the weekend sitting in a living room in the almost-dark
listening to Treeful of Starling
while you sang along
and I smiled
watching Tyrone in his lucha mask being outrageous
in the next room.
Then I said
"I love him"
and you said
"I know. You both have something special.
I feel lucky to be able to be around you guys"
and I said
or maybe just thought to myself
we're all so lucky.
- by admin
which is something you don't hear often
not even from people from winnipeg
but it's true.
we're a big city still trying to be a small town
stuck being a small town with big-city problems
with shitty weather half the year
and a seething inferiority complex
in the middle of nowhere
and we spend more time slamming
our sketchy mayor
our shitty transit system
and our winters
than saying good things about anything.
but our little frozen hovel
stuck out in the prairie
like a defiant 'fuck you' to common sense
amazing artists, writers, and most of all musicians
and a complex, intricate love/hate relationship
with the place we call 'home'.
this town makes you nicer
you smile and say 'hello' and make small talk in line at tim horton's
help out your neighbours or that guy
whose car got snowed in up the block
not because you want someone to reward you for doing it
but because it's the nice thing to do, dammit.
being stuck in the middle of the country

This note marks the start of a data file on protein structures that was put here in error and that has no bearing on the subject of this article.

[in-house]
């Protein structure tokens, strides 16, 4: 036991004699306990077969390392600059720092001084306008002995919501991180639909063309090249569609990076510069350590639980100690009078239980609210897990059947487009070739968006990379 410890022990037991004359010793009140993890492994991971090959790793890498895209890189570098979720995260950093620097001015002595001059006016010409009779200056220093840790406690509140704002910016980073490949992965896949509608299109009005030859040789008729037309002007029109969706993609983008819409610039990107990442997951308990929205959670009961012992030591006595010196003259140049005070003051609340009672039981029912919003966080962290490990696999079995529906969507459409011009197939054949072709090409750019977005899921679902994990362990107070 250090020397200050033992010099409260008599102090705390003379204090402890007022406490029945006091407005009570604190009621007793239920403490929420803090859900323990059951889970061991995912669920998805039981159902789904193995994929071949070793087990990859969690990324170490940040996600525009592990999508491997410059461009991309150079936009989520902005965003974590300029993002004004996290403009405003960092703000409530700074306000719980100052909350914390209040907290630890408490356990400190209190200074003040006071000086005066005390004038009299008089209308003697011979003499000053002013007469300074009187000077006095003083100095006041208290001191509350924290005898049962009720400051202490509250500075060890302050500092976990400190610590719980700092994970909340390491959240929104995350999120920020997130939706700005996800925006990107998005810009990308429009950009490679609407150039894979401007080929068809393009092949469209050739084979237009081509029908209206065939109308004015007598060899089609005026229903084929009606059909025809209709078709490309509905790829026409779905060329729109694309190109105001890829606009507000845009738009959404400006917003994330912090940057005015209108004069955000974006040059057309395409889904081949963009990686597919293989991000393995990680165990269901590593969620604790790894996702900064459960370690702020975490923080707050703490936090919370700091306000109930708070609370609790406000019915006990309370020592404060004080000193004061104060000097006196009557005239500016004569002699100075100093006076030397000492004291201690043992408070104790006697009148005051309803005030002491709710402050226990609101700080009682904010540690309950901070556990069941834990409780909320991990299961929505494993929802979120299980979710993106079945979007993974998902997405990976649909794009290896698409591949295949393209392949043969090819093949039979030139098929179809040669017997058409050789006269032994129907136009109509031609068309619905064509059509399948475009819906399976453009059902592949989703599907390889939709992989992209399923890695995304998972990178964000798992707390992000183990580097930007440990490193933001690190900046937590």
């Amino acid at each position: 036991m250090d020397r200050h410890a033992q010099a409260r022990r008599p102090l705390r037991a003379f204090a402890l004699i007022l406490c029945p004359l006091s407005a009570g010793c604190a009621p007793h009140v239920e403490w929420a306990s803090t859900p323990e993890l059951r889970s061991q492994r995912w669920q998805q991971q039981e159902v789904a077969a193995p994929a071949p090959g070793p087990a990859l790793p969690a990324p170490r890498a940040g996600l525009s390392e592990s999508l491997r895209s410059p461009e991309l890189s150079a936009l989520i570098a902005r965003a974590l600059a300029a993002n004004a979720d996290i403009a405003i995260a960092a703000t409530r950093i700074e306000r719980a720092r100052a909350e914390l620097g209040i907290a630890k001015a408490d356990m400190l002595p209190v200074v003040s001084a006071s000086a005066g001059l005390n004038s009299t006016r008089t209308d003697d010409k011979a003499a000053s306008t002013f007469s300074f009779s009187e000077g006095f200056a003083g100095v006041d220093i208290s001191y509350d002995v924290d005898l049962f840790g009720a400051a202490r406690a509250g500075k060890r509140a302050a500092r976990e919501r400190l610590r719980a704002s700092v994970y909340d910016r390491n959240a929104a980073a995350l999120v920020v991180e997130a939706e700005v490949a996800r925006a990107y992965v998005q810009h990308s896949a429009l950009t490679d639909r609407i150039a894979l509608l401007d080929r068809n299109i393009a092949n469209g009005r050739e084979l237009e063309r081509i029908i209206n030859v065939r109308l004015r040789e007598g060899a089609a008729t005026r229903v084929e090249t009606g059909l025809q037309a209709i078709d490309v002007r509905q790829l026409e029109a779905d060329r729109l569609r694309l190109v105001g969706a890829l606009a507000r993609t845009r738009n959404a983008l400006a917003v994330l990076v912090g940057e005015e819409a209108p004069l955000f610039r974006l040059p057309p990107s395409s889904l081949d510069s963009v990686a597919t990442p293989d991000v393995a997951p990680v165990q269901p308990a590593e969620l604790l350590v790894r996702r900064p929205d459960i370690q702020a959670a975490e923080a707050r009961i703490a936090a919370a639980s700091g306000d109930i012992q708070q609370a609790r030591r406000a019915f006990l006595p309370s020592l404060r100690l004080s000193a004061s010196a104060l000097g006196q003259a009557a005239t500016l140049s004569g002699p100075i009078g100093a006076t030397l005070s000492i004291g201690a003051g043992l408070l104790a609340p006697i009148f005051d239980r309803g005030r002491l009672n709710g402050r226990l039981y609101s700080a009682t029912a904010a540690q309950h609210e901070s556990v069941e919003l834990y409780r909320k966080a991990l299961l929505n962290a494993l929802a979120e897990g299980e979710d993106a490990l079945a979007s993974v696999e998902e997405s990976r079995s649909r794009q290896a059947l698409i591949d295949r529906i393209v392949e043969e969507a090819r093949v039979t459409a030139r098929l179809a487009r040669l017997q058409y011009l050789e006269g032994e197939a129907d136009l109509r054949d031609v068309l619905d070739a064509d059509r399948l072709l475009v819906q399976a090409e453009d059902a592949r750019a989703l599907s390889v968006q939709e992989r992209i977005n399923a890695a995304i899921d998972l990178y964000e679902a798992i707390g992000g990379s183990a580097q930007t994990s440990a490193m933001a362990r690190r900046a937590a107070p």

makes us much more appreciative
of what other cities have
oh you have efficient mass transit?
oh your skyline has buildings in it?
and up until a few weeks ago
oh you have an IKEA?
its size makes us all connected
everyone's had too much to drink at the king's head
gone to osborne village on canada day
seen a show at the west end
had a greasy burger at blondie's
been harassed the twoonie lady downtown
and we've all suffered from
missing a bus that came thirty seconds too early
or getting stuck outside waiting for a bus that came twenty minutes late
trying to strike a balance between two options
which are never in your favour.
living here makes you hard
we're sarcastic and cynical and critical
and especially our hometown
which is why when someone else makes fun of it
they can fuck off
because that's our job
and unless you've spent your life
shovelling snow and dealing with overnight parking bans
hanging out at the toad people-watching on the weekends
driving to grand beach during the summer
complaining about all the things you could do if only
you were somewhere else
you haven't earned the right to bash winnipeg.
because you don't love it like we do
especially not as as much as when we say
"I fucking hate this town".
** thanks to @nicolebarry204 for reminding me that this post existed -it's still true!
- by admin
the weather called to me
"it's above zero in January, if you stay inside you're an idiot"
so we set out in search of a good cup of coffee
and played around on a bridge shaped like a penis
in the middle of the city.
over a river not even half-frozen
we watched the ice slide by beneath us
and pretended like we'd never been scared of falling in.